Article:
After additional delegates decided to side with Donald Trump on Thursday, the billionare real estate mogul has now officially clinched the Republican nomination with 1,239 delegates. Trump will accept the nomination at the Republican National Convention in July, where he will also announce who will be joining him on the ticket heading into the general election in November.

Trump's running mate

Ever since announcing his candidacy for president last June, Trump has been surrounded by controversy. From making controversial remarks about illegal immigrants from Mexico, to women, and even the disabled, Trump has found a way to weather the storm of criticism and walk out the winner in the GOP primary.

Earlier this month, retired neurosurgeon Ben Carson, who was previously tapped to head a vice president search team, released top names that were on Trump's VP short list. One of those names included former half-term Alaska Gov. Sarah Palin. The rumor died down when Convention manager Paul Manafort spoke to The Huffington Post and said that picking a woman would be viewed as "pandering," but Trump backtracked on those comments while speaking to reporters on Thursday, as reported by The Hill on May 26.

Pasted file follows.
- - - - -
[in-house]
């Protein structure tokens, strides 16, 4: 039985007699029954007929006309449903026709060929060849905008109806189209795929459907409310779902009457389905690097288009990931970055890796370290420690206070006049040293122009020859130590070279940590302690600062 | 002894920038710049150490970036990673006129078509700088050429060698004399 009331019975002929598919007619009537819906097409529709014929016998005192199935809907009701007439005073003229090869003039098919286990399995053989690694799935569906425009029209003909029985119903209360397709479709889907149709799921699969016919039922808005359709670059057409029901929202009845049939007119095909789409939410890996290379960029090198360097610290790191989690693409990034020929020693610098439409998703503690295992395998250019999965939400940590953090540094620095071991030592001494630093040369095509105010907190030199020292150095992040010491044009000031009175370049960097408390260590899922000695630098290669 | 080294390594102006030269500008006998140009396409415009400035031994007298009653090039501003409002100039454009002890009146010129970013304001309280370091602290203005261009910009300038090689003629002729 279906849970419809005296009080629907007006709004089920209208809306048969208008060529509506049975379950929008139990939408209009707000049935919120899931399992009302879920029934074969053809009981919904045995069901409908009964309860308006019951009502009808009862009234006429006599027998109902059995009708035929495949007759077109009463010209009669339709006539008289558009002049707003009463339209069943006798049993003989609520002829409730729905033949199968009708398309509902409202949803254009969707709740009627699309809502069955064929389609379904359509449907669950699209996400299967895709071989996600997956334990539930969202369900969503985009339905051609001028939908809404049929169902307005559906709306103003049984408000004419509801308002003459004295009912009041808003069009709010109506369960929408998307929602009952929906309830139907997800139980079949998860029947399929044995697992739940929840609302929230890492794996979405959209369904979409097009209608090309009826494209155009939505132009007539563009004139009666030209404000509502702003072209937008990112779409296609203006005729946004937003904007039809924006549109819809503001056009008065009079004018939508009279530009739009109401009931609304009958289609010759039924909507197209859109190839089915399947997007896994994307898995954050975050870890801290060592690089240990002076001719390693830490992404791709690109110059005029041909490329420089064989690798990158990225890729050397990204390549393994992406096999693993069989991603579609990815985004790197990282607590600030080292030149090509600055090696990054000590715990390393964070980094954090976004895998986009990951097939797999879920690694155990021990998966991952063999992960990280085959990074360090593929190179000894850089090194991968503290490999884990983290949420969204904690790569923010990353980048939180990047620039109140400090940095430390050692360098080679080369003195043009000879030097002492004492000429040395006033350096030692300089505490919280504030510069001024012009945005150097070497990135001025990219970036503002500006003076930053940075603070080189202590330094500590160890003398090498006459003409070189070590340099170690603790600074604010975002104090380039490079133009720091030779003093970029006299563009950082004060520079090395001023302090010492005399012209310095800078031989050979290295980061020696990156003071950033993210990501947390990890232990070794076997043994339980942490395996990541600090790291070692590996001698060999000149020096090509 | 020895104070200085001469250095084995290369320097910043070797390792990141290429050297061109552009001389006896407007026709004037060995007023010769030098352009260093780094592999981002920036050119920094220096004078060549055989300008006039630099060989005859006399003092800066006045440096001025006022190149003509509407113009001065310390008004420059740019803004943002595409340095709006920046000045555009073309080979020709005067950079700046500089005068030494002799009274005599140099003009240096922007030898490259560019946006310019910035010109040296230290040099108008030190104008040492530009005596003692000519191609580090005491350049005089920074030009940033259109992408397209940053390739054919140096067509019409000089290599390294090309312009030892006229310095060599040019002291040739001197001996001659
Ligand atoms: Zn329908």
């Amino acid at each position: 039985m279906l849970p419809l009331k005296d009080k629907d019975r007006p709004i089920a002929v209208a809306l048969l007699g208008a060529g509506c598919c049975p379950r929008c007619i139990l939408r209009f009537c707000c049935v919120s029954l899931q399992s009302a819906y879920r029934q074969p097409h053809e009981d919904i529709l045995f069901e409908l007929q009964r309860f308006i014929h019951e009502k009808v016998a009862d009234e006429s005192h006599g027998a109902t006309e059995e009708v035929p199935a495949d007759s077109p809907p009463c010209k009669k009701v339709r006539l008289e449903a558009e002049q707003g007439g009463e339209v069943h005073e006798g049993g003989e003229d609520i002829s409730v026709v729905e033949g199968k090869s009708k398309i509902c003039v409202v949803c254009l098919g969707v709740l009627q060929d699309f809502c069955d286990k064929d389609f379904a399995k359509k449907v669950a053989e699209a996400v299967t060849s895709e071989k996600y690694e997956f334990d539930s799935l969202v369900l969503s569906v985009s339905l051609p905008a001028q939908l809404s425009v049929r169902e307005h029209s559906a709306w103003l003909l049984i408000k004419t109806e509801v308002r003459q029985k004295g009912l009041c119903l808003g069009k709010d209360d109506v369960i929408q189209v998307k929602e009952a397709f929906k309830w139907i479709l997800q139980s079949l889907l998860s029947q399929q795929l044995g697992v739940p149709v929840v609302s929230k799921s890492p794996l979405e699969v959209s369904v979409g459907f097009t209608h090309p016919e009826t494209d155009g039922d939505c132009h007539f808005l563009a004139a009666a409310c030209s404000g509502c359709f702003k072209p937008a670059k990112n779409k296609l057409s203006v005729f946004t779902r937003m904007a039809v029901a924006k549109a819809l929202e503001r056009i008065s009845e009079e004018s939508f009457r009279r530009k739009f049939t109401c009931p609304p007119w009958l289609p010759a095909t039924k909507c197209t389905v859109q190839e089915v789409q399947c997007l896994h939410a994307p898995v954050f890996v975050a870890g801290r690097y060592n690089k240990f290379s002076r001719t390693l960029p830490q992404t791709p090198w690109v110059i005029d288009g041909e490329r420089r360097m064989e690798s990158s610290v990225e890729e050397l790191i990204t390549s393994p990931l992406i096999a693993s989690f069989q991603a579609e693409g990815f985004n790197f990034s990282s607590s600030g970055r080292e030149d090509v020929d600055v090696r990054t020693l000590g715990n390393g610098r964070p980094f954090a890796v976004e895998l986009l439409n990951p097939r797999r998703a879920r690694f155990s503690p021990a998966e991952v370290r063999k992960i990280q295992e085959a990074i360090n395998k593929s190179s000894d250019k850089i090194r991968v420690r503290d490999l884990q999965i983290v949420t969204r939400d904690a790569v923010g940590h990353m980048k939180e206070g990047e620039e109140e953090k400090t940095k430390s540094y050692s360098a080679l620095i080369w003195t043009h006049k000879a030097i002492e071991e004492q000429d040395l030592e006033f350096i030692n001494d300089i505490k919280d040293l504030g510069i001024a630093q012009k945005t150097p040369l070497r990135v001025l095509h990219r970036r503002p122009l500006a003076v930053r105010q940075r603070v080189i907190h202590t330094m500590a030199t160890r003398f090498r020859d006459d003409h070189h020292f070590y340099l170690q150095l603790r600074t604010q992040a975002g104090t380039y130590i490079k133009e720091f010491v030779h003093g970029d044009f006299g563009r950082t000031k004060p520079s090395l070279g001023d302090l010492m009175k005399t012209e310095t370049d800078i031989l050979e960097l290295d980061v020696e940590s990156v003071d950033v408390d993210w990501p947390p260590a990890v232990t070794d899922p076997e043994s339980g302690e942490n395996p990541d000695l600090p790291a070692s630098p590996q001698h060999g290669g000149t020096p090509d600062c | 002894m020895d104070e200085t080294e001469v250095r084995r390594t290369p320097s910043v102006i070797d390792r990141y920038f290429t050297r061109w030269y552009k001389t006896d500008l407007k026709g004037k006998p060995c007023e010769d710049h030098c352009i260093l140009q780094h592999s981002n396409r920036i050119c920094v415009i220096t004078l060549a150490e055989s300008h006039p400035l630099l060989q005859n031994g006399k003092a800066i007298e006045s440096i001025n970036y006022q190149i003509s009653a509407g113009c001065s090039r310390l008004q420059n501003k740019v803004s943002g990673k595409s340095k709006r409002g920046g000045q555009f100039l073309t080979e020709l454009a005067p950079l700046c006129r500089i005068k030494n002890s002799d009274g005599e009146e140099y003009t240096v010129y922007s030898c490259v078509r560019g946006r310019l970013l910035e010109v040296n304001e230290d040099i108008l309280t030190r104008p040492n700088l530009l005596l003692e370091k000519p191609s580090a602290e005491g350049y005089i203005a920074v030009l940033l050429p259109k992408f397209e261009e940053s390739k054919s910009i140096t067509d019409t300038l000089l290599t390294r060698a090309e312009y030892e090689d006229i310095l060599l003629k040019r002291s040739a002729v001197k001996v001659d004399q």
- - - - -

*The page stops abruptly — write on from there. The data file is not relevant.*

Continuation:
"I fully expect that we will have many women involved," Trump said, contradicting the claim made just 24 hours prior by Manafort.

"I've had it with the campaign but we're going to have many women involved," Trump continued, stating, "I think you're going to see that." The former host of "The Apprentice" defended Manafort's comments, saying he was simply "misquoted."

In addition to Palin, former Arizona Gov.

Jan Brewer and current Oklahoma Gov. Mary Fallin were also listed as possible running mates for Trump, but neither has been getting as much press as the failed 2008 vice presidential candidate. While it's unknown if Palin will be seriously considered for the position, she has refused to object to the offer during recent interviews.

Election forecast

As Trump locks up his party's nomination, he's expected to face off against Democratic front runner Hillary Clinton. While Clinton's lead was once double digits as late as last month, Trump has been able to chip away at the deficit. According to Real Clear Politics most recent rolling average, Trump and Clinton are tied on a national level, polling within the margin of error.